We used to talk about “monthlies” and now it is considered quite normal to have TV advertisements talking about “having your period”. Saying someone is gay is regarded as being very acceptable, but not in the 1950’s, when being homosexual was actually illegal and punishable with a long prison sentence.
But one area of discussion still needs to be navigated with care. That is any conversation about how we expel our waste matter from our bodies and the parts of our bodies that we use to do so. We still laugh nervously if someone should mention that they have haemorrhoids; and piles in certainly not a subject for conversation over the table at a meal. We say “I have some irritation around the back passage” not “I’ve got itchy piles”. Instead of saying “I am suffering from bleeding piles”, I heard a man say to his friend in the pub “I have got the usual discharge from my farmers”, (short for Farmer Giles and rhyming slang for piles). Irritated Chalfonts is another euphemism for an itchy bottom since Chalfonts is short for a town called Chalfont St Giles, for which the rhyming slang connection is obvious.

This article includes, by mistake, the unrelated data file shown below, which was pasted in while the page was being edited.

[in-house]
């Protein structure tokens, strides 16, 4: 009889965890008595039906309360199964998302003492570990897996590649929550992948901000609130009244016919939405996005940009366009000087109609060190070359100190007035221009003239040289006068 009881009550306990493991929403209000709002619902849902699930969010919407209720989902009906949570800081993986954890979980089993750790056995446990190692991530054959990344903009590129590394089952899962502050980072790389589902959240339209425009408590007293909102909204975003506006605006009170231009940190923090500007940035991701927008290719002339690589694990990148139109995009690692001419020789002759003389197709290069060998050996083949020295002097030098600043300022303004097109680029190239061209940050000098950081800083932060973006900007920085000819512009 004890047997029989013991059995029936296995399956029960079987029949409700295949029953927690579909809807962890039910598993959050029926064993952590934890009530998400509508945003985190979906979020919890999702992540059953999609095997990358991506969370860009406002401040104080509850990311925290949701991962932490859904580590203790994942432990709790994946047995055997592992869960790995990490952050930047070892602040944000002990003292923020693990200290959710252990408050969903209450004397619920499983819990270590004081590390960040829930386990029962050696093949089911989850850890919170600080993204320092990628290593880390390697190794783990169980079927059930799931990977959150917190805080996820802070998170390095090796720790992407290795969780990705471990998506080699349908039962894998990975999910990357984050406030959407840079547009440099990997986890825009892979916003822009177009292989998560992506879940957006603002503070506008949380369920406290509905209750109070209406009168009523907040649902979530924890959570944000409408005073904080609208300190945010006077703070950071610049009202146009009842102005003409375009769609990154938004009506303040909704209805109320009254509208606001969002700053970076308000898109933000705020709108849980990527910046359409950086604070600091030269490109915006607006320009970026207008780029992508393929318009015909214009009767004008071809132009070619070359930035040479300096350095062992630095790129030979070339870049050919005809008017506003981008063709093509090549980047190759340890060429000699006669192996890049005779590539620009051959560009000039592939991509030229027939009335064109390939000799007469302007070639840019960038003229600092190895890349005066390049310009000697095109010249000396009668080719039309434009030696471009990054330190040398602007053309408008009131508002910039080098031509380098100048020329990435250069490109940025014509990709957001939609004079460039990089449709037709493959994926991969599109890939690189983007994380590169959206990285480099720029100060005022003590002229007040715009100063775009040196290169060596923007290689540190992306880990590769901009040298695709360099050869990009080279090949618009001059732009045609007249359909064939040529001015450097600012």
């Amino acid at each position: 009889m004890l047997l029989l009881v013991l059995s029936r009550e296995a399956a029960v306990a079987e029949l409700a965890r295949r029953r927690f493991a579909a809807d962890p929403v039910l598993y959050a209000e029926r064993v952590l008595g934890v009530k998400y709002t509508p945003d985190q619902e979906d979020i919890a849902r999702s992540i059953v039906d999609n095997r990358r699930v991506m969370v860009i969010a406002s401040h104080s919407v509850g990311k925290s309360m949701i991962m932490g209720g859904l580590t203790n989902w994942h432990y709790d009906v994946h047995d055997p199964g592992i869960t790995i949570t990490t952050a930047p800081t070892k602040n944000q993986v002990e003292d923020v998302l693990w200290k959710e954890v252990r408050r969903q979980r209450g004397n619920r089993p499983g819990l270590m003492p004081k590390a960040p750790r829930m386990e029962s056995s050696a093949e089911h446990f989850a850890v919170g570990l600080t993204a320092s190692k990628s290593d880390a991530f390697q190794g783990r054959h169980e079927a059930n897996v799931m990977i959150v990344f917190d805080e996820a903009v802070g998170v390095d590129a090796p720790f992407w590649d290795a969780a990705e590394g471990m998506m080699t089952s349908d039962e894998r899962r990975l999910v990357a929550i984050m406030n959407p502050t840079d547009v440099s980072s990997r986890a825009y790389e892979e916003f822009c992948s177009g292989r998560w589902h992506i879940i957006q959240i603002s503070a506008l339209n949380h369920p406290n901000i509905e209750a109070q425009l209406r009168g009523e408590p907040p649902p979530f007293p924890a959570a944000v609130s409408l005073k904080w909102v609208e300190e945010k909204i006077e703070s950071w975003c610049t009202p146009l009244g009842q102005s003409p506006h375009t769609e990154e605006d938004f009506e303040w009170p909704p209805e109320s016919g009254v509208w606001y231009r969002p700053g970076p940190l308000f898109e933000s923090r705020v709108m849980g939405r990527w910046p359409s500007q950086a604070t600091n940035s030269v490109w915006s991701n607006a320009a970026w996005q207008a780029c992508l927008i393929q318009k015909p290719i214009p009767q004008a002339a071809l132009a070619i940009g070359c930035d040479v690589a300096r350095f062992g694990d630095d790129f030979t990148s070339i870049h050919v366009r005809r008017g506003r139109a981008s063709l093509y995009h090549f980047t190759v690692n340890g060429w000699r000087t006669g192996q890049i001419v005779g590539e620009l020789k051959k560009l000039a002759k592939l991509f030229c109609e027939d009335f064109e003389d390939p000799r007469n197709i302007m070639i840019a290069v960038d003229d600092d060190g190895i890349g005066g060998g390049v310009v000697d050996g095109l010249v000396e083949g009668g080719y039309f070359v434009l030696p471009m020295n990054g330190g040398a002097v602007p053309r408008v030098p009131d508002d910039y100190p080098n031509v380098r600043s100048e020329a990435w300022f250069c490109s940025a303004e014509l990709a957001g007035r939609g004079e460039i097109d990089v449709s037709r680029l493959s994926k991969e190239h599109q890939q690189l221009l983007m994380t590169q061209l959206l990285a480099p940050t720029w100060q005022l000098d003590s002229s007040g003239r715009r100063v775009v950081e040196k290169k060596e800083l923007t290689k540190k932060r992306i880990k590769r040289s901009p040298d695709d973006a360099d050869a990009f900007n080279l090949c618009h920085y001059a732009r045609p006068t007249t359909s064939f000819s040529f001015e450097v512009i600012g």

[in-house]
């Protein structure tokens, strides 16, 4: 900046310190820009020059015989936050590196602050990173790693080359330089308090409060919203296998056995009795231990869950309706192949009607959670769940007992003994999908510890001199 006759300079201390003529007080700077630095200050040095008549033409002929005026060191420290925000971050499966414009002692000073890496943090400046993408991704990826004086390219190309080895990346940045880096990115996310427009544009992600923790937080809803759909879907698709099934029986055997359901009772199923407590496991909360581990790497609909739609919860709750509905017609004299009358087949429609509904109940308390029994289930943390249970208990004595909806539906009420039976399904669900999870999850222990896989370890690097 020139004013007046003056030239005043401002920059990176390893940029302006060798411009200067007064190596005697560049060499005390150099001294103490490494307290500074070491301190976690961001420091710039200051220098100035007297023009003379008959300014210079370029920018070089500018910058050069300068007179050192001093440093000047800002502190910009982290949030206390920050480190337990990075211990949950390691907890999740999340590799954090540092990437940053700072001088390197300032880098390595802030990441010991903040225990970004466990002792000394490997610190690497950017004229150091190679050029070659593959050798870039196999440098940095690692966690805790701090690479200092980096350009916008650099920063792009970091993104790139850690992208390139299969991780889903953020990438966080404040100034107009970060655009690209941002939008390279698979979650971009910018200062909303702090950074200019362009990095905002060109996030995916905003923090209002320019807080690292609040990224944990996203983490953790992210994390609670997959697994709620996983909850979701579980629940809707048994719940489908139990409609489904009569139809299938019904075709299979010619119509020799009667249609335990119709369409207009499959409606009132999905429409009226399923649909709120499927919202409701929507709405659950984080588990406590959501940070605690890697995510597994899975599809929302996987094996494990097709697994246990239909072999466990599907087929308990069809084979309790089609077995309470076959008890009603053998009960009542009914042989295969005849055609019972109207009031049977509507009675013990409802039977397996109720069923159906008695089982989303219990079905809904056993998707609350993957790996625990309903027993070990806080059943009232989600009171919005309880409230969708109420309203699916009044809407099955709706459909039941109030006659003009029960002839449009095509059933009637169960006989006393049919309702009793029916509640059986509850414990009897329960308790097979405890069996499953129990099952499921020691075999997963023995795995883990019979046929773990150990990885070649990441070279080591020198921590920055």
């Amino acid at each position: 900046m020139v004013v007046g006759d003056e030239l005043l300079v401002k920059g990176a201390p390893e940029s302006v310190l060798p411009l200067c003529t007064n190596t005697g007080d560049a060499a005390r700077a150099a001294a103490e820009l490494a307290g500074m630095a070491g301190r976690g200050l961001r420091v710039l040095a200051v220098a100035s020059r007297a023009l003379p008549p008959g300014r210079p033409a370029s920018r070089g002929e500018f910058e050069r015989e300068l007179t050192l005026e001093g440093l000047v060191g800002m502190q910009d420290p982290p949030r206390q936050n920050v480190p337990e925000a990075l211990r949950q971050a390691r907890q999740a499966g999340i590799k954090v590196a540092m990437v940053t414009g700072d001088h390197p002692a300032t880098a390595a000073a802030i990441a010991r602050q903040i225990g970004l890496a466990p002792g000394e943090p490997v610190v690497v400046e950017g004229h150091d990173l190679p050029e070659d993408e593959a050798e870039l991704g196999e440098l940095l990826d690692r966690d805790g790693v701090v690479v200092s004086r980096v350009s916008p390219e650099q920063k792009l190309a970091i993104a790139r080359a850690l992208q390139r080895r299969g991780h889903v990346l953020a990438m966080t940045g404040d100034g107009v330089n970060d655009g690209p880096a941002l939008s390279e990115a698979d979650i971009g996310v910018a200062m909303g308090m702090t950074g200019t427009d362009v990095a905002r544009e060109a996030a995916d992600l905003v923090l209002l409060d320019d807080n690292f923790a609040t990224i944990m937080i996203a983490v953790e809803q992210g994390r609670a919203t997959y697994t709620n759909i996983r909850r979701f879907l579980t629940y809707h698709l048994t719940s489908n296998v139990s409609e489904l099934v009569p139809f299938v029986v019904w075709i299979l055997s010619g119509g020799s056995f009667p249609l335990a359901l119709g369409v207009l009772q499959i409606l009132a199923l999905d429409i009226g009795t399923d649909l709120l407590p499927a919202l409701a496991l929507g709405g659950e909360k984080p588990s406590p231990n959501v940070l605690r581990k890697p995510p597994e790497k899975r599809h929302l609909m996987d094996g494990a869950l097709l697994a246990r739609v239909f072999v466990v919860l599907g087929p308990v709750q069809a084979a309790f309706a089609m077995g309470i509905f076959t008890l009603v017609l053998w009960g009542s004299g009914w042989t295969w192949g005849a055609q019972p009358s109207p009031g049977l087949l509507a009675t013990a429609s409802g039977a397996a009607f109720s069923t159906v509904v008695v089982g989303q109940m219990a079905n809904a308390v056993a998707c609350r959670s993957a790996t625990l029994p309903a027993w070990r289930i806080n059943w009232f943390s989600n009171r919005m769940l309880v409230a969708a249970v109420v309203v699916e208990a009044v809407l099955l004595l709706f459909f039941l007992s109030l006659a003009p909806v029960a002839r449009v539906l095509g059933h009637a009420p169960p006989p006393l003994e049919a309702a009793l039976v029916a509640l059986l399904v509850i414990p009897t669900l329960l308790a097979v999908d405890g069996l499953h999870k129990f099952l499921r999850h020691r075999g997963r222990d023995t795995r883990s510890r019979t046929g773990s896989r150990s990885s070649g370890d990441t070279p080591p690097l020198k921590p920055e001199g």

All this is very confusing, especially to someone trying to master the English language. In fact, piles is a very ancient word, thought to be over 500 years old and much more commonly used then than now. Just to confuse matters even more, the word piles can mean “lots of” or many as in “oh, he’s got piles of money”. So a mother could well talk about finding piles of dirty clothes in her son’s bedroom and no one would imagine she was talking about haemorrhoids. But imagine the complexity of trying to understand all of this if you were learning English. Gosh, it can make life a lot easier having English as your maternal language. Or at least it is if you are suffering from an itchy anus, or, as we say, “your farmers are giving you some grief!”